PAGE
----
Maryland Department of Natural Resources (DNR) monitoring data show that summer average dissolved oxygen conditions in the Maryland portion of the Chesapeake Bay mainstem were the second best on record since 1985. The average hypoxic volume — areas with less than 2 mg/l oxygen — of the eight 2020 summer cruises was 0.63 cubic miles, compared to a historical summer average from 1985-2019 of 0.84 cubic miles. Before this year, 2012 was the only year that had a lower average hypoxic volume of 0.62 cubic miles.
During 2020, every cruise except late July had better than average oxygen conditions for its time period. No anoxic zones — areas with less than 0.2 mg/l oxygen — were observed in the mainstem bay in either Maryland or Virginia for the year.
Results of the most recent monitoring cruise conducted in September revealed no hypoxic waters in the Maryland mainstem bay. The September cruise normally occurs mid-month but was delayed a week due to several days of high winds which, along with cool September temperatures, contributed to the dissipation of low dissolved oxygen in deeper bay waters. Similarly, no hypoxia was observed in Virginia Chesapeake Bay mainstem waters in September.
Maryland’s water quality data can be further explored with a variety of online tools at the Department’s Eyes on the Bay website.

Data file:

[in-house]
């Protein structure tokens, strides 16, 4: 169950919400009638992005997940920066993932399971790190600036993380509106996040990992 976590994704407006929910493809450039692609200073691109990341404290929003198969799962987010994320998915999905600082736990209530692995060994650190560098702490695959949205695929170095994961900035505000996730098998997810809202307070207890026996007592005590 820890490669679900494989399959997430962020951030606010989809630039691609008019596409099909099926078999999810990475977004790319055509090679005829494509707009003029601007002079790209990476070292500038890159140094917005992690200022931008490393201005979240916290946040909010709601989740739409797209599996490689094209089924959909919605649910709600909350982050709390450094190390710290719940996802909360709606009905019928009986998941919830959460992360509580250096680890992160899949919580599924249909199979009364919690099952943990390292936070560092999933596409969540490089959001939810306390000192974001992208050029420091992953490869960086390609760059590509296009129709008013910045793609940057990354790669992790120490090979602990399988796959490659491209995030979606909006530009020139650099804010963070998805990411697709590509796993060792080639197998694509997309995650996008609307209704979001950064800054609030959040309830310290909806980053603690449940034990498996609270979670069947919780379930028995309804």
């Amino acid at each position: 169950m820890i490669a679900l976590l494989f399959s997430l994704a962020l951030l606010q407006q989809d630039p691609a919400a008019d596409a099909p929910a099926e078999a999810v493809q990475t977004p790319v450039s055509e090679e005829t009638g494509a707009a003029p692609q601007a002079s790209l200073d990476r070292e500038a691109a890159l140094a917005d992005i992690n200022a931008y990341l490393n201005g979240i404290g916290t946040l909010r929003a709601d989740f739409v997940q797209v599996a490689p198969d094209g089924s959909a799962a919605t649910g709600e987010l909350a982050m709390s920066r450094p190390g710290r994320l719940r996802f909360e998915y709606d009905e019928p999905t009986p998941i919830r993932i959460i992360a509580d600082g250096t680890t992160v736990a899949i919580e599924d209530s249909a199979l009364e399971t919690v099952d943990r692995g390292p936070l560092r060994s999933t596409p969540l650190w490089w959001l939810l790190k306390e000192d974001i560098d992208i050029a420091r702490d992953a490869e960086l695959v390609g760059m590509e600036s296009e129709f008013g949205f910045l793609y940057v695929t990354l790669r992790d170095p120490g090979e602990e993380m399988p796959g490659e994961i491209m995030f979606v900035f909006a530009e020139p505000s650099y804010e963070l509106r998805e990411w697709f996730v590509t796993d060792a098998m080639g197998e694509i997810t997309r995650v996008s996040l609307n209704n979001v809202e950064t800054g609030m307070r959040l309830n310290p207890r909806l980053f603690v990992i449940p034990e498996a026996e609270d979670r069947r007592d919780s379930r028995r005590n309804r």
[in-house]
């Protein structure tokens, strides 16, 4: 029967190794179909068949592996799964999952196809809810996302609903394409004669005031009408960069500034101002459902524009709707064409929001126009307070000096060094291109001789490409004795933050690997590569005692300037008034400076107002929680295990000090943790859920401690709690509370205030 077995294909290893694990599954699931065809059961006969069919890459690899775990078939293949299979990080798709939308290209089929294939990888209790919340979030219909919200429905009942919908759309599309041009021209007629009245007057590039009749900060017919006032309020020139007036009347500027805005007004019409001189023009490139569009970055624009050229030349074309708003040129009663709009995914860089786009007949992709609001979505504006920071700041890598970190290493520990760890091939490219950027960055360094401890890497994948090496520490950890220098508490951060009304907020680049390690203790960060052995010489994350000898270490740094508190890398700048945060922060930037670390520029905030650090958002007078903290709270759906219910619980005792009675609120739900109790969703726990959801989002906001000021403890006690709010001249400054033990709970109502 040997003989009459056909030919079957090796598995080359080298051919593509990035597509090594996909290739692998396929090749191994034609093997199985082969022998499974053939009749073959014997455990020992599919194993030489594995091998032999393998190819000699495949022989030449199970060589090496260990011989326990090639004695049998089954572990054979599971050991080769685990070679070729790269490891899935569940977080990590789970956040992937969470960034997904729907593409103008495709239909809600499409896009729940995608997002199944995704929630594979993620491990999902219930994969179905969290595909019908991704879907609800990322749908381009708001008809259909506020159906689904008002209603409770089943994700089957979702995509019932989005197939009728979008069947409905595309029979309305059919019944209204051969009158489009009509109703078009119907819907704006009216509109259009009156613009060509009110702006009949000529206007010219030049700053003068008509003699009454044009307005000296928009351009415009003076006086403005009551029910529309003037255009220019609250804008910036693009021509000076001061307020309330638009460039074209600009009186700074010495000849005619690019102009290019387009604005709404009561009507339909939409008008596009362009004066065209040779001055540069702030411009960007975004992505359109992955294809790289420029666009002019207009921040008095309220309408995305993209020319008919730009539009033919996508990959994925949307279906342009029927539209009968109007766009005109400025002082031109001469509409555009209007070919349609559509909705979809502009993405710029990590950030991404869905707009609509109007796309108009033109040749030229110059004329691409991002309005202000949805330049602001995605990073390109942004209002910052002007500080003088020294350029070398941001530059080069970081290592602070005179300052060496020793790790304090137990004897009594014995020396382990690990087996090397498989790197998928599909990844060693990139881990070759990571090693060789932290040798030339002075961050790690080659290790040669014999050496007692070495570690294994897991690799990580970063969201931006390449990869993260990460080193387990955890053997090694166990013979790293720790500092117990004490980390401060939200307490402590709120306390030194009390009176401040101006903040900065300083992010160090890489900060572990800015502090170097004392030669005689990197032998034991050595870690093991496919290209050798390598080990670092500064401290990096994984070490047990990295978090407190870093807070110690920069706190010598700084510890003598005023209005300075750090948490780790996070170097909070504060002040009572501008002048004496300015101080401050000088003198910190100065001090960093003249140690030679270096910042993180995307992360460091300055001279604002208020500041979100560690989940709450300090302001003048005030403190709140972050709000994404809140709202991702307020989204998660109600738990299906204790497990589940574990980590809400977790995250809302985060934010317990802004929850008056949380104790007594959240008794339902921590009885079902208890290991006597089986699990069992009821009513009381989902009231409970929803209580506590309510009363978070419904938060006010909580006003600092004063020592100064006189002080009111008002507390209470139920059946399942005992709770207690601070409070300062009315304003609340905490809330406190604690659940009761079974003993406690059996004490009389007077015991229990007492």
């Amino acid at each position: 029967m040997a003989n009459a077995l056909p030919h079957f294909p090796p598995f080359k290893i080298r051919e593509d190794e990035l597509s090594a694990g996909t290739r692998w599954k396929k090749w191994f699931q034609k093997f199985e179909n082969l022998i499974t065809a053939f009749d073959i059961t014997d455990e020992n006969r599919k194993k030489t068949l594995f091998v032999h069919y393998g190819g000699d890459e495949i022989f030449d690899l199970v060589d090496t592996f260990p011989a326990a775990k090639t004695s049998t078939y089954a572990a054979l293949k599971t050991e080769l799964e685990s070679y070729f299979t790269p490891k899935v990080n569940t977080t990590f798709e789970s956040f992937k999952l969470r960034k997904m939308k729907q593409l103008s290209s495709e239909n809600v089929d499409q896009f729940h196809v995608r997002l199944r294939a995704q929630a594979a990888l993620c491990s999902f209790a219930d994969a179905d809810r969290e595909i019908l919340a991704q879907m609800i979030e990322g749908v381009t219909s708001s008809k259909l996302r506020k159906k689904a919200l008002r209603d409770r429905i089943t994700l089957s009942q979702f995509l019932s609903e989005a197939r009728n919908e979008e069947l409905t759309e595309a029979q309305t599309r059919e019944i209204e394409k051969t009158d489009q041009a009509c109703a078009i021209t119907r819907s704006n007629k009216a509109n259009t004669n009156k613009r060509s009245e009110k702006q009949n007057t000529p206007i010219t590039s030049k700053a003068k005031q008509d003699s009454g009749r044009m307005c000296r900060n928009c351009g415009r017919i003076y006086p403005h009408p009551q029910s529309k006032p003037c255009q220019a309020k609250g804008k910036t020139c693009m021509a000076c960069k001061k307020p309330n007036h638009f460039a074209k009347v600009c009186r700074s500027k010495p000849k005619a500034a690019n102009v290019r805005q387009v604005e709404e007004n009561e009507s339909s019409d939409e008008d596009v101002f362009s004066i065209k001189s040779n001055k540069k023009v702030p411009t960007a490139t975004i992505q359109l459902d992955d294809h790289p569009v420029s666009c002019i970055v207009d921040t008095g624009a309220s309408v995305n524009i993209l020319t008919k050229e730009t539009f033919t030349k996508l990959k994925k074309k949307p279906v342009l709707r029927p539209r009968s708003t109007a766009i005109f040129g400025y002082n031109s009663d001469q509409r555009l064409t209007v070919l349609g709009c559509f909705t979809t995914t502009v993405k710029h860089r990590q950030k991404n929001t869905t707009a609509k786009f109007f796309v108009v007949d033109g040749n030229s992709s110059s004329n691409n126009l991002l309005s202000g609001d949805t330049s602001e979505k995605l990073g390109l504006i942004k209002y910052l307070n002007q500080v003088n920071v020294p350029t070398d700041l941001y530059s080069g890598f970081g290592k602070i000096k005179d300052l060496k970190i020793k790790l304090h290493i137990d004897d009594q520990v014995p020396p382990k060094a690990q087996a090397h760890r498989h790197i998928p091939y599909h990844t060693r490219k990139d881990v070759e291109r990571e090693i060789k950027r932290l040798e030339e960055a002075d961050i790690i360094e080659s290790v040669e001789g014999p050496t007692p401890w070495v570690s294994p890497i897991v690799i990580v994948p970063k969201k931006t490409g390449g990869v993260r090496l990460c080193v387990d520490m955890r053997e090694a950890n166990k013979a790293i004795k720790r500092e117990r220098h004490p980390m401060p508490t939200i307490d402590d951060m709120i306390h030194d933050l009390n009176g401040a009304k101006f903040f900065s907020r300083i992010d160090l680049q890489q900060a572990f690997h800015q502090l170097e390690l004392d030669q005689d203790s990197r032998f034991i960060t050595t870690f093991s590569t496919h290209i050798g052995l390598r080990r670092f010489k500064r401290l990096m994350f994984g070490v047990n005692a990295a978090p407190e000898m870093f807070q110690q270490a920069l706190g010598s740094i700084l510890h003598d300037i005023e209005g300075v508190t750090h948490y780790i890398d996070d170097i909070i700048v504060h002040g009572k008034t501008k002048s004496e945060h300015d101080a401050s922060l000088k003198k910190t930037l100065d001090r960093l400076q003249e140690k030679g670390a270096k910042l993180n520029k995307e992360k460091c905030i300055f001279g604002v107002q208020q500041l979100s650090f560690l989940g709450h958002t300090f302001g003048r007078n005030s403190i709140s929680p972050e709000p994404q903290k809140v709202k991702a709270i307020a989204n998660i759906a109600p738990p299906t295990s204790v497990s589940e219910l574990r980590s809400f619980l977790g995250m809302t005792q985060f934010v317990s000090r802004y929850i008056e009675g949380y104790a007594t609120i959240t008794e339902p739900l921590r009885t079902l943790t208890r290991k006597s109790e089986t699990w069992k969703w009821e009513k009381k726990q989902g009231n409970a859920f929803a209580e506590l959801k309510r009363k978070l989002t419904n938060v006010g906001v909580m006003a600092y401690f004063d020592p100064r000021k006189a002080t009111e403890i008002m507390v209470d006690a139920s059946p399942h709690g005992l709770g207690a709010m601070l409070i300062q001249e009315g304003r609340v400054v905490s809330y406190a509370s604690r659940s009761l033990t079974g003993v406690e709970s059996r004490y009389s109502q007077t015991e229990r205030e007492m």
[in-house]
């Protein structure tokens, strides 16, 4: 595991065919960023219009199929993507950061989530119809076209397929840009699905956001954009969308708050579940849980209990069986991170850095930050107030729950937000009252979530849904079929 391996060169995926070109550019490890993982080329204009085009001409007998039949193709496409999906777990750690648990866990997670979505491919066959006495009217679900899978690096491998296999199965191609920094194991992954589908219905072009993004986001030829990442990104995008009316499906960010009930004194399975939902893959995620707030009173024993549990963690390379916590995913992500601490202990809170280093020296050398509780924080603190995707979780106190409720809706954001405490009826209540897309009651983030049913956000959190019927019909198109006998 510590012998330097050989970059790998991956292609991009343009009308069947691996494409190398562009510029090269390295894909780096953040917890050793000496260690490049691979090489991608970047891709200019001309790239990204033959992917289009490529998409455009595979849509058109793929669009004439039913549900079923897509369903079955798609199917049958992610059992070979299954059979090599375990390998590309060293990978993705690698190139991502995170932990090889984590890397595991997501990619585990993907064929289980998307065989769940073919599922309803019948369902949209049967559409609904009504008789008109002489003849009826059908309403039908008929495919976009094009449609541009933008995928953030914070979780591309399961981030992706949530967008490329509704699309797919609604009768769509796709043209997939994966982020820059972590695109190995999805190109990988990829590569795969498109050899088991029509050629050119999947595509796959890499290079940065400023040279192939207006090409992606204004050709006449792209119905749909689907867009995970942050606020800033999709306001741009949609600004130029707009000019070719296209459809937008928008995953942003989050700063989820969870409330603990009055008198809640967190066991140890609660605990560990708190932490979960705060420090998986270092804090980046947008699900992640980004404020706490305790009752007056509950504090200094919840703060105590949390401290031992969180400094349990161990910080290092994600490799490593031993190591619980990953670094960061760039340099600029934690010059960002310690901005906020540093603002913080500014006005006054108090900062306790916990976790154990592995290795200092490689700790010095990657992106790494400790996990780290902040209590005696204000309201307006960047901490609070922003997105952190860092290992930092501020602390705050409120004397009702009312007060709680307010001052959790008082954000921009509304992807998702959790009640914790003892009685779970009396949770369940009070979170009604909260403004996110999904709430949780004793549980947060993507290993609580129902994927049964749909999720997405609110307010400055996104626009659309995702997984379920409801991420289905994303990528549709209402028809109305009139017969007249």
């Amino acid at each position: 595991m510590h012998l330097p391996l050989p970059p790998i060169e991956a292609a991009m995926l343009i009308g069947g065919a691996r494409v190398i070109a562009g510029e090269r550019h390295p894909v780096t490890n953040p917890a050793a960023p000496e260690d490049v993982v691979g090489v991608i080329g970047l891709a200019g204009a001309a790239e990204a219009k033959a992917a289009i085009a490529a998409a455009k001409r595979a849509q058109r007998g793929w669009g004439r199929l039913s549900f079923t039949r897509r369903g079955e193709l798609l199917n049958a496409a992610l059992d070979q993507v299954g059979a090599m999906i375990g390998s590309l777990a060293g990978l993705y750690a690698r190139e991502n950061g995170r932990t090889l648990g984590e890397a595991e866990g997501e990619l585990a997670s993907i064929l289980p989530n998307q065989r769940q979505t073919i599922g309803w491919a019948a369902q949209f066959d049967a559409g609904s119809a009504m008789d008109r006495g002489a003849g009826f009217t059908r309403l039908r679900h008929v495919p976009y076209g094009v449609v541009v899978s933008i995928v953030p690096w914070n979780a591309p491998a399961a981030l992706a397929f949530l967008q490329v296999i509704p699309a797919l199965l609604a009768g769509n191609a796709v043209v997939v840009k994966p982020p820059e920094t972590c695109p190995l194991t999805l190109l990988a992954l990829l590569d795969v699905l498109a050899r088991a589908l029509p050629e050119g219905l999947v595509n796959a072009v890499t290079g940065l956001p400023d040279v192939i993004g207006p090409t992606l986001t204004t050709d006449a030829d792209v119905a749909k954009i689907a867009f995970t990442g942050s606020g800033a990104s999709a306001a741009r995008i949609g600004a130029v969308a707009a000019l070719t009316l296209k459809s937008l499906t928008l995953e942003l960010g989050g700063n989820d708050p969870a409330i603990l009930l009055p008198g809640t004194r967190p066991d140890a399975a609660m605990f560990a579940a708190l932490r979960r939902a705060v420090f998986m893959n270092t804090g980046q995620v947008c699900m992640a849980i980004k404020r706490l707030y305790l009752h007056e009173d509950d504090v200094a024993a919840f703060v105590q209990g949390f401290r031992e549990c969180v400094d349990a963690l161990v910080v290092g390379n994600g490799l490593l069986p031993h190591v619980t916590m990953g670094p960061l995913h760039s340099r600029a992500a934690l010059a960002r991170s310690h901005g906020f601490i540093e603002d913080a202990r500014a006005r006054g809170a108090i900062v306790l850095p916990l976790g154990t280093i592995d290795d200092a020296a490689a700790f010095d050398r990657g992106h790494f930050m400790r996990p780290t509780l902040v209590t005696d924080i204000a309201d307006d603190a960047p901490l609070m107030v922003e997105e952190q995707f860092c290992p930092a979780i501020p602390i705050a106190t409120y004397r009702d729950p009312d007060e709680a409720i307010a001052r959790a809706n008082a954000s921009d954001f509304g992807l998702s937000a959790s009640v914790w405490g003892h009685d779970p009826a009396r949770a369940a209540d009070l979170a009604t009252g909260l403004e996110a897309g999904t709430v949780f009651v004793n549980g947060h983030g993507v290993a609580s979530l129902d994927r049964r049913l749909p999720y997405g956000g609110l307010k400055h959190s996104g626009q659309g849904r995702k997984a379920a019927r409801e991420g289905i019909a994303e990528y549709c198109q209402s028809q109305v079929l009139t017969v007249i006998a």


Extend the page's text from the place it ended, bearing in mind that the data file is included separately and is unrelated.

The better oxygen conditions recorded during the summer of 2020 are in agreement with the Virginia Institute of Marine Science 2020 Chesapeake Bay Dead Zone Report, which stated that in terms of total annual hypoxic volume for the full bay, this year the dead zone was smaller than 80% of years since observations began in 1985.
This is also consistent with forecasted results. In mid-June, the EPA Chesapeake Bay Program, U.S. Geological Survey, University of Maryland Center for Environmental Science, and University of Michigan scientists released their prediction for slightly smaller than average 2020 hypoxic conditions based on slightly less than average water and nitrogen flows into the bay during January – May 2020. There are multiple factors contributing to the much better summer bottom oxygen levels in the mainstem of the Bay, one of which is the continued implementation of nutrient reduction strategies conducted by Maryland and the other Bay watershed jurisdictions.
Crabs, fish, oysters, and other creatures in the Chesapeake Bay require oxygen to survive. Scientists and natural resource managers study the volume and duration of bay hypoxia to determine possible impacts to bay life. Each year from May to September, the Maryland Department of Natural Resources computes these volumes from data collected by Maryland and Virginia monitoring teams during twice-monthly monitoring cruises. Data collection is funded by these states and the Environmental Protection Agency’s Chesapeake Bay Program. Bay hypoxia monitoring continues throughout the year.